At Large This Is a Weird Time of Year in Los Angeles
posted by October 14 at 12:06 PMon
The first two weeks of October in Los Angeles—especially in the suburbs an hour north of Los Angeles, where nothing of importance has ever happened—are eerie, cinematic, softly baked, windy, loaded-with-the-faint-possibility-of-something-finally-happening (horror? crisis?) days. When you live there as a kid, you somehow think that faint whiff of horror/crisis/possibility is related to Halloween coming, to the pumpkins nestled in the curlicues of suburban excess, but when you reach, say, 11th grade, the age at which you are old enough to be assigned Joan Didion essays to read by your slightly magical English teacher, you realize it’s just the wind. Not the Octobery tchotchkes. It’s the wind that’s fucking with you.
Joan Didion (from one of the essays toward the back of Slouching Towards Bethelehem):
There is something uneasy in the Los Angeles air this afternoon, some unnatural stillness, some tension. What it means is that tonight a Santa Ana will begin to blow, a hot wind from the northeast whining down through the Cajon and San Gorgonio Passes, blowing up sand storms out along Route 66, drying the hills and the nerves to flash point. For a few days now we will see smoke back in the canyons, and hear sirens in the night. I have neither heard nor read that a Santa Ana is due, but I know it, and almost everyone I have seen today knows it too. We know it because we feel it. The baby frets. The maid sulks. I rekindle a waning argument with the telephone company, then cut my losses and lie down, given over to whatever it is in the air. To live with the Santa Ana is to accept, consciously or unconsciously, a deeply mechanistic view of human behavior.
Skipping a paragraph…
“On nights like that,” Raymond Chandler once wrote about the Santa Ana, “every booze party ends in a fight. Meek little wives feel the edge of the carving knife and study their husbands’ necks. Anything can happen.” That was the kind of wind it was. I did not know then that there was any basis for the effect it had on all of us, but it turns out to be another of those cases in which science bears out folk wisdom.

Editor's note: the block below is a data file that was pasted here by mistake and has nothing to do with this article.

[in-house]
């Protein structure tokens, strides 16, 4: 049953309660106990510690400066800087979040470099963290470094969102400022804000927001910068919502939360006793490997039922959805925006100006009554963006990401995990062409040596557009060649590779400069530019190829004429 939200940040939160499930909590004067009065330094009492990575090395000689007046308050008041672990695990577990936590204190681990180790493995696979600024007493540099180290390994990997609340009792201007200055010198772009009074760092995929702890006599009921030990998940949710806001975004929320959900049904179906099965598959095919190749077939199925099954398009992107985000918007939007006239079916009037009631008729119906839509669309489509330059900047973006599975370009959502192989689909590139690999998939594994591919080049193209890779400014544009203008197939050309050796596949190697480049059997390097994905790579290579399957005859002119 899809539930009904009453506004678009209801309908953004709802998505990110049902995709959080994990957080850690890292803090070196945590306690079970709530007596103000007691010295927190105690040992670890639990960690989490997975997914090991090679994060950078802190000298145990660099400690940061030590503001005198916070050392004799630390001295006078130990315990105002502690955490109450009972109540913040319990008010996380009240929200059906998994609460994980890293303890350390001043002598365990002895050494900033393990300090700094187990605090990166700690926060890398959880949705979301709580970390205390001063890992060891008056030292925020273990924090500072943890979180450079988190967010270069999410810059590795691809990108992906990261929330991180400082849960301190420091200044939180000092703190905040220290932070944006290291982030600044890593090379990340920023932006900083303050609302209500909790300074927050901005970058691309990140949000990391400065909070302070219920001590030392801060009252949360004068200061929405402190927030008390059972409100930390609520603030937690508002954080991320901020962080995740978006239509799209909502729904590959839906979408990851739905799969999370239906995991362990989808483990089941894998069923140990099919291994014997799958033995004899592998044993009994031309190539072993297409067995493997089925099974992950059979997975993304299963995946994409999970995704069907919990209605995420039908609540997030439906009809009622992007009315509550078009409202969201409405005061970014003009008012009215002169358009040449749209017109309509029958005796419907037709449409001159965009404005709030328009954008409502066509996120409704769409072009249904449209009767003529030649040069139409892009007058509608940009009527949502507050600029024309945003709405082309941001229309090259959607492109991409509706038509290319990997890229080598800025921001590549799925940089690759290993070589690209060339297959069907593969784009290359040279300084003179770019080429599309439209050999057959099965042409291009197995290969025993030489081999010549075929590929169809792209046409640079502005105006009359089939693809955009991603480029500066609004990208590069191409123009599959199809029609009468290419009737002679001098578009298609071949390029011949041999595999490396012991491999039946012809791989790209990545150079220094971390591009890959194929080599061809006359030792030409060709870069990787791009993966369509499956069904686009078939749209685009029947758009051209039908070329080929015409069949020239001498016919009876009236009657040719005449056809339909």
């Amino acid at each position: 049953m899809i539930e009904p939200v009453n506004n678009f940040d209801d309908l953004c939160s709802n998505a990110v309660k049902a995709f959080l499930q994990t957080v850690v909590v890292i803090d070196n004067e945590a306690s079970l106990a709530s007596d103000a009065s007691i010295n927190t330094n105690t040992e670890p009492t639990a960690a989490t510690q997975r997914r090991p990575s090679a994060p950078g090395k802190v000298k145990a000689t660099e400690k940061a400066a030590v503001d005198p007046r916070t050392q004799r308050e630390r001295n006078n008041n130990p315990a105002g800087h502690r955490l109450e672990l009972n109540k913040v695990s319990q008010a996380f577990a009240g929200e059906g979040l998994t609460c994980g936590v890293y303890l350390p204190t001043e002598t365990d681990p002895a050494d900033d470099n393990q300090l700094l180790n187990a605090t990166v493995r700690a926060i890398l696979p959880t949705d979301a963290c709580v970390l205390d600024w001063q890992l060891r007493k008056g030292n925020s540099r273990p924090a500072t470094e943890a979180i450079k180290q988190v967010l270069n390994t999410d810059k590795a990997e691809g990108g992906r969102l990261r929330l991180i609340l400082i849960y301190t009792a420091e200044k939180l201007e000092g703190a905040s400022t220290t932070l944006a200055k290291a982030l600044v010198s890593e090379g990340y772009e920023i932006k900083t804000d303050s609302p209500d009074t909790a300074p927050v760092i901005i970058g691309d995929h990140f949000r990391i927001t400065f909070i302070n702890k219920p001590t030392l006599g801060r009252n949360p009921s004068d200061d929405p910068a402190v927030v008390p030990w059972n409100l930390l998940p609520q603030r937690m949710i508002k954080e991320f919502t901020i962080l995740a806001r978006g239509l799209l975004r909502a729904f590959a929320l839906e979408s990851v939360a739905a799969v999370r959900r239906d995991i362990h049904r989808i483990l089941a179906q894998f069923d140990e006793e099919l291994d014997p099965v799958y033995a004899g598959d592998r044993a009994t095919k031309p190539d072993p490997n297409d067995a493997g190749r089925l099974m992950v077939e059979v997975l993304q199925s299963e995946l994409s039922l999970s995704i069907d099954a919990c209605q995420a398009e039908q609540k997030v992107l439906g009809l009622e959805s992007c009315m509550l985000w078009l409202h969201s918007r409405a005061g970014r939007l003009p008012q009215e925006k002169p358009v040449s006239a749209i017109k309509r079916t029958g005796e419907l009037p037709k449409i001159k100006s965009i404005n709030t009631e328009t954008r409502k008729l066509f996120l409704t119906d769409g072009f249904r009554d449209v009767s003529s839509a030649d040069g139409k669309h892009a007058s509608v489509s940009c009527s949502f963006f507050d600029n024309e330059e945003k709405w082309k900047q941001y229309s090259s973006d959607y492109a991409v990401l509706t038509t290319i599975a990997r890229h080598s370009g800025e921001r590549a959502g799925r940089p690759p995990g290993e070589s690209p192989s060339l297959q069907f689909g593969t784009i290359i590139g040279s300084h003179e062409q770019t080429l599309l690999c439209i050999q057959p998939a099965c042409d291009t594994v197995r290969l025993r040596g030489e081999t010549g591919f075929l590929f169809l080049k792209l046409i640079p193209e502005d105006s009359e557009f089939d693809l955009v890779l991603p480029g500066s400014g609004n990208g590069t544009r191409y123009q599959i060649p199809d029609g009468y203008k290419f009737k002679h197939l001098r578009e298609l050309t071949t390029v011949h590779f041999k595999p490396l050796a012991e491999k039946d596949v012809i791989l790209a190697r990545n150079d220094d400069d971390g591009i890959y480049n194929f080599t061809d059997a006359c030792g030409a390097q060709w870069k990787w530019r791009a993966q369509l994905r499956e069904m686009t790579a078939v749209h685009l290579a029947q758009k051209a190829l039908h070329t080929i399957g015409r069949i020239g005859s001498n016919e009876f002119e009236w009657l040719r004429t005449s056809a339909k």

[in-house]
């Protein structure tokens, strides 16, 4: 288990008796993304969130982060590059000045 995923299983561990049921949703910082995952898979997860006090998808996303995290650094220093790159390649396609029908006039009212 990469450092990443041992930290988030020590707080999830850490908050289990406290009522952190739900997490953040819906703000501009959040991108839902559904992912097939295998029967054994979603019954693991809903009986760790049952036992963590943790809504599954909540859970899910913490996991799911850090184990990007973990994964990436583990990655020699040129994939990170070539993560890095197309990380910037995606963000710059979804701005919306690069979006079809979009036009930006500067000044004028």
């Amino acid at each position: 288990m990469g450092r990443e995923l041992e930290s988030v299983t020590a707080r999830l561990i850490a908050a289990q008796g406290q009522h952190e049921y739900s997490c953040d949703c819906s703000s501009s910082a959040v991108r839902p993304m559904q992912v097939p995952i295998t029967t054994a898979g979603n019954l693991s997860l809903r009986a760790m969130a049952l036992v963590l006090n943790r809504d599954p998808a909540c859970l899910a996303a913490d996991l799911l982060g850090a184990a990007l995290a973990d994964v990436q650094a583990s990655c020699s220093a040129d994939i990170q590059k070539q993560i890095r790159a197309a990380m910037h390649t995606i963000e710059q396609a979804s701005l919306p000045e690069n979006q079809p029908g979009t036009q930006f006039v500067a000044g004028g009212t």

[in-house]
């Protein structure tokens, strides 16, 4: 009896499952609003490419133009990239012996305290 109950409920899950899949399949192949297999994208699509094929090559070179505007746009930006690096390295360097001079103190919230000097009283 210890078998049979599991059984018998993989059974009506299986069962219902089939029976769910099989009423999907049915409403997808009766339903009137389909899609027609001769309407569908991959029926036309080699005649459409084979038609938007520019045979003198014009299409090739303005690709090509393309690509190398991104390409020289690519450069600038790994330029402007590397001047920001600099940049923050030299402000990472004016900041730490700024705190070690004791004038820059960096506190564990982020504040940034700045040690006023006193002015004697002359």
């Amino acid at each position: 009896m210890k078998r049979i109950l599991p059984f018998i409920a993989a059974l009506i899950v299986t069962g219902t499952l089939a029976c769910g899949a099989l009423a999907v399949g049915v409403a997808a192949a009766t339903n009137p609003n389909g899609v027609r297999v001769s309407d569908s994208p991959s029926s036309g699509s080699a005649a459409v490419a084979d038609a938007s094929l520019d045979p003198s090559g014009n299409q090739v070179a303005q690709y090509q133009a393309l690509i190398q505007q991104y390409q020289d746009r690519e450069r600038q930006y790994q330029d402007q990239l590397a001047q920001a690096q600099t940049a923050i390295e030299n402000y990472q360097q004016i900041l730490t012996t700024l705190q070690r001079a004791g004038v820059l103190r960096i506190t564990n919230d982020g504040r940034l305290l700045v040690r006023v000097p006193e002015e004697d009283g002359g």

And also (can’t resist)…
Easterners commonly complain that there is no “weather” at all in Southern California, that the days and the seasons slip by relentlessly, numbingly bland. That is quite misleading. In fact the climate is characterized by infrequent but violent extremes: two periods of torrential subtropical rains which continue for weeks and wash out the hills and send subdivisions sliding toward the sea; about twenty scattered days a year of the Santa Ana, which, with its incendiary dryness, invariably means fire. At the first prediction of a Santa Ana, the Forest Service flies men and equipment from northern California into the southern forests, and the Los Angeles Fire Department cancels its ordinary non-firefighting routines. The Santa Ana caused Malibu to burn as it did in 1956, and Bel Air in 1961, and Santa Barbara in 1964. In the winter of 1966-67 eleven men were killed fighting a Santa Ana fire that spread through the San Gabriel Mountains.
Right on schedule, the fires in Los Angeles and Ventura counties are raging right now, and the Los Angeles Times is blogging about it like crazy. Here’s a photo taken by the LA Times’s Francine Orr last night of a news van parked just north of the 118 Freeway, just before evacuations were ordered. Those streaks of orange light are embers blowing in the wind.
Here’s a gallery of photos by LA Times’s photographers, beginning with this one:
And here’s a gallery of photos by Reuters photographers, including this one:
Gov. Schwarzenegger has declared a state of emergency. Two people are dead so far. And so is at least one squirrel, who started a small fire with its own flaming body (“Firefighters say the squirrel set off the blaze yesterday when it shorted out a power line, caught fire, and dropped into dry vegetation”).